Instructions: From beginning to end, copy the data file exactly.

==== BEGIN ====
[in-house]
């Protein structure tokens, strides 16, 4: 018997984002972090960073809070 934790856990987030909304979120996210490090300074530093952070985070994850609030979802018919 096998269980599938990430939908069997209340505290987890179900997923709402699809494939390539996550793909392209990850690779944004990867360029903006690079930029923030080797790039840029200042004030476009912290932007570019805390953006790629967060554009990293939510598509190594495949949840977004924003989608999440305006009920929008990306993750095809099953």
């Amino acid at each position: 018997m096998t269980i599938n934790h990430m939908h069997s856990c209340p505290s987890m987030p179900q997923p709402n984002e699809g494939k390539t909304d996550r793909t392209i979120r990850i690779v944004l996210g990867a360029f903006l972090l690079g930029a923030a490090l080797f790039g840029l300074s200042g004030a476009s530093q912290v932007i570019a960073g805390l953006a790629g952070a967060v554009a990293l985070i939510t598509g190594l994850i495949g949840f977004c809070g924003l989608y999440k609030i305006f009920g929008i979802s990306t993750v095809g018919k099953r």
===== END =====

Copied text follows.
[in-house]
């Protein structure tokens, strides 16, 4: 018997984002972090960073809070 934790856990987030909304979120996210490090300074530093952070985070994850609030979802018919 096998269980599938990430939908069997209340505290987890179900997923709402699809494939390539996550793909392209990850690779944004990867360029903006690079930029923030080797790039840029200042004030476009912290932007570019805390953006790629967060554009990293939510598509190594495949949840977004924003989608999440305006009920929008990306993750095809099953």
């Amino acid at each position: 018997m096998t269980i599938n934790h990430m939908h069997s856990c209340p505290s987890m987030p179900q997923p709402n984002e699809g494939k390539t909304d996550r793909t392209i979120r990850i690779v944004l996210g990867a360029f903006l972090l690079g930029a923030a490090l080797f790039g840029l300074s200042g004030a476009s530093q912290v932007i570019a960073g805390l953006a790629g952070a967060v554009a990293l985070i939510t598509g190594l994850i495949g949840f977004c809070g924003l989608y999440k609030i305006f009920g929008i979802s990306t993750v095809g018919k099953r």